Slovakia is not very tolerant towards homosexuals

The political momentum on LGBTI equality issues was not apparent in Slovakia after the 2016 parliamentary elections, according to the recently released report.

Rainbow Pride Bratislava 2016Rainbow Pride Bratislava 2016(Source: SME)

Slovakia placed 31st on a list of 49 countries most tolerant towards the rights of homosexuals. This come from the Rainbow Europe Index used by the ILGA-Europe association to rank the laws and policies concerning the lives of LGBTI people in European countries.

Slovakia earned 28 of 100 points and raised its position from last year by one place, the SITA newswire reported.

The most tolerant country was Malta, with 88 points, which had also topped the ranking last year. Second and third place went to Norway and the United Kingdom. The least tolerant countries are Azerbaijan, with five points, and Russia, with six.

Slovakia placed in the second third of the ranking, as did Georgia, Bulgaria, Romania and Italy. Of the Visegrad Group (V4) countries, the most tolerant was Hungary (19th place), followed by the Czech Republic (29th place). Poland placed 37th on the list, SITA reported.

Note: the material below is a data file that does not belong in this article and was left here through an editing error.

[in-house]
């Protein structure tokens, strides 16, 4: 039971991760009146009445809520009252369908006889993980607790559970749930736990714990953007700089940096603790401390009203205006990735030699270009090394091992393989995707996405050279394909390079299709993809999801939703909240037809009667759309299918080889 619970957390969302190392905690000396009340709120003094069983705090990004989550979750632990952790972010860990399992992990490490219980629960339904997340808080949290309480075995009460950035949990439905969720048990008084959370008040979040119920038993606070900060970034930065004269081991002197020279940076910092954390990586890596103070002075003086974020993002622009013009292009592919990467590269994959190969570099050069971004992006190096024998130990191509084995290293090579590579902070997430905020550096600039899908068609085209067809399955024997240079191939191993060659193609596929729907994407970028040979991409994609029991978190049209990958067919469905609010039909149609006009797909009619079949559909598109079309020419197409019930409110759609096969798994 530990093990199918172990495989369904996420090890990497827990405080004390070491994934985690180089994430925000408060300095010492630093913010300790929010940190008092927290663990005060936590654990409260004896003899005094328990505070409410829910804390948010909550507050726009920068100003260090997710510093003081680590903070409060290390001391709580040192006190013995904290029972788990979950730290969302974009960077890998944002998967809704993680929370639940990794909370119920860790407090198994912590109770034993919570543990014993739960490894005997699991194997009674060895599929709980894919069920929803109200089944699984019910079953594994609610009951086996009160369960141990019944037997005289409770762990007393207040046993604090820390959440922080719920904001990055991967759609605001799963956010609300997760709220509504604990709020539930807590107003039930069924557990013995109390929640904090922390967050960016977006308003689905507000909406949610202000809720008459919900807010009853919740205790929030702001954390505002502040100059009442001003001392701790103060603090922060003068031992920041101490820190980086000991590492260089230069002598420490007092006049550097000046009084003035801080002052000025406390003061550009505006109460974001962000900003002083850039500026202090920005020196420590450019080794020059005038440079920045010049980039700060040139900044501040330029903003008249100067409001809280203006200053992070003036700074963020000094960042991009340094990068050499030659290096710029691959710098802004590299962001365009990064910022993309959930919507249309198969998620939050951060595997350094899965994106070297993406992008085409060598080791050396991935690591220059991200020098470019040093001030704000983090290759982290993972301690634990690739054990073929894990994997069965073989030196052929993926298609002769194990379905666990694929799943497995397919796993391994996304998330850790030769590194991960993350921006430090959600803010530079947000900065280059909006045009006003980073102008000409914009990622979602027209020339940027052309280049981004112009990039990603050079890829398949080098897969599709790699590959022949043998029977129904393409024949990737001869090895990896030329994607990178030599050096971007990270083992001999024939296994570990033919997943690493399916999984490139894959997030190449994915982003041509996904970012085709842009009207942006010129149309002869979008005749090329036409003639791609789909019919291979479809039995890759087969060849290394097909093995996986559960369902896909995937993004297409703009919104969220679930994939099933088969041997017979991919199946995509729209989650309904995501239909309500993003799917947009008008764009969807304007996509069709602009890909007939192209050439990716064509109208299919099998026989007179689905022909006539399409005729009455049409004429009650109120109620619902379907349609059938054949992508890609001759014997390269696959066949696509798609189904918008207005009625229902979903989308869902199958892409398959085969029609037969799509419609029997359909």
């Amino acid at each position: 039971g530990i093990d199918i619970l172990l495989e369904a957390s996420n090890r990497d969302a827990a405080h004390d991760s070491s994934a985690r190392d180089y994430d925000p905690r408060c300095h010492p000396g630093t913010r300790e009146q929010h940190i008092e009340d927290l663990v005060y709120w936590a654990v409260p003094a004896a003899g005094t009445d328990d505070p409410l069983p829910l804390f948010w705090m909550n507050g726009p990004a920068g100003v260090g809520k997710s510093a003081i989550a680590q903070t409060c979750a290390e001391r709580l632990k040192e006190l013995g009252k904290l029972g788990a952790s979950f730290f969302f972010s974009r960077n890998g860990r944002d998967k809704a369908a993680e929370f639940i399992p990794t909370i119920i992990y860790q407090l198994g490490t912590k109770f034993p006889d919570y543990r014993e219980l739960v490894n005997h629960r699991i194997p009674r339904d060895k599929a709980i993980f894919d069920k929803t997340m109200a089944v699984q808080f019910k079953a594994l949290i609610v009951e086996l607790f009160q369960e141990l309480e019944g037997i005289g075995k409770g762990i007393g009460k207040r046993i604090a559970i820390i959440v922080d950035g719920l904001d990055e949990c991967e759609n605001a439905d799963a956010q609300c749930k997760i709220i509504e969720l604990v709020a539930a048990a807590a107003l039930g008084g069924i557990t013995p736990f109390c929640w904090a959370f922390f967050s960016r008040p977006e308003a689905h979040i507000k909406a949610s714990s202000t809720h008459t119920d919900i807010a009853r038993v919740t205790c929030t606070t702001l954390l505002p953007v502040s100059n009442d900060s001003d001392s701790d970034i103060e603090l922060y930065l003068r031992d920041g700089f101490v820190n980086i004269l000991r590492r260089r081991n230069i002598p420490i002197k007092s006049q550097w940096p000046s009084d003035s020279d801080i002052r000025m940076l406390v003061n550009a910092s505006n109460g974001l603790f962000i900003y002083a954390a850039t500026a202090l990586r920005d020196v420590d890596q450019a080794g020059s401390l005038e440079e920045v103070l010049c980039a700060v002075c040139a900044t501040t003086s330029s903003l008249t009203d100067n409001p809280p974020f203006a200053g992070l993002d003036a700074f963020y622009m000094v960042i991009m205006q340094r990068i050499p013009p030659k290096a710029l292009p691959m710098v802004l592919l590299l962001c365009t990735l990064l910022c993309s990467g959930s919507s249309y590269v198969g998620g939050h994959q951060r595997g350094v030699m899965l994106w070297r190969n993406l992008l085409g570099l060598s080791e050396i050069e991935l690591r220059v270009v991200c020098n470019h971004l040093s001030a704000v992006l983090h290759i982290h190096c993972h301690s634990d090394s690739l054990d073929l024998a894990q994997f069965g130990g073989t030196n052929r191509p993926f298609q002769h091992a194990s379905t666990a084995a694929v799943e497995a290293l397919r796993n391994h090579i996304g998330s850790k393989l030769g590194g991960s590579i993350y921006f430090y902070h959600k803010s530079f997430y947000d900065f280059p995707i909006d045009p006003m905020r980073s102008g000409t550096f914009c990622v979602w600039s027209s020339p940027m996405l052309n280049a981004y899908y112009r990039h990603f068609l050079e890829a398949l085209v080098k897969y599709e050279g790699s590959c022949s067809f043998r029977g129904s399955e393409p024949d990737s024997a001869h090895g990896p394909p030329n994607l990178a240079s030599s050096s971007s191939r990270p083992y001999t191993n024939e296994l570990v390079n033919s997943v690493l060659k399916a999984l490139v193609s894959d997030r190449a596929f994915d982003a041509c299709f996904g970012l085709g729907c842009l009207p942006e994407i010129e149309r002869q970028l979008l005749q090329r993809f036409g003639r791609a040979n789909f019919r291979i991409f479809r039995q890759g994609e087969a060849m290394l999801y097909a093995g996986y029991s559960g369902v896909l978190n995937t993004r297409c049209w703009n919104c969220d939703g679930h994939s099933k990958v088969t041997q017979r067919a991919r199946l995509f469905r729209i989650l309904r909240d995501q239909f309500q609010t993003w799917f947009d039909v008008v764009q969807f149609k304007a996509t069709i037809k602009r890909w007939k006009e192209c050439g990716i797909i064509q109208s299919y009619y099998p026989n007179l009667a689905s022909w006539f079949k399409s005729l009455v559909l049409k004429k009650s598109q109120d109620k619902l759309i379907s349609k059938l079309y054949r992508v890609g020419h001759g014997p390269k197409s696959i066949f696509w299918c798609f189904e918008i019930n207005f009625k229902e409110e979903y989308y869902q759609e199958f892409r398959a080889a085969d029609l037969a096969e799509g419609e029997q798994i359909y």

One of the reasons cited for Slovakia’s poor evaluation was the lack of political momentum on LGBTI equality issues following the 2016 parliamentary elections.

Various human rights NGOs and LGBTI activists repeatedly spoke out against the lack of references to protections for LGBTI people in programmes released by the newly-elected government of Robert Fico, and the continued absence of legal recognition for same-sex couples had been emphasised, the report said.

Significant gaps remain in the areas of legal gender recognition and protection from bias-motivated crimes concerning gender identity. ILGA-Europe did recognize that the return of the Rainbow Pride march to the streets of Bratislava after a year’s absence was a positive development in the country.

The Slovak National Centre for Human Rights, which was informed of the ranking, encourages the country to raise awareness and support for LGBTI people. The centre stressed the need for effective approaches to utilising public services and responses to reports of discrimination and hate-motivated violence, as well as analyses of reasons that these crimes might go unreported, SITA wrote.

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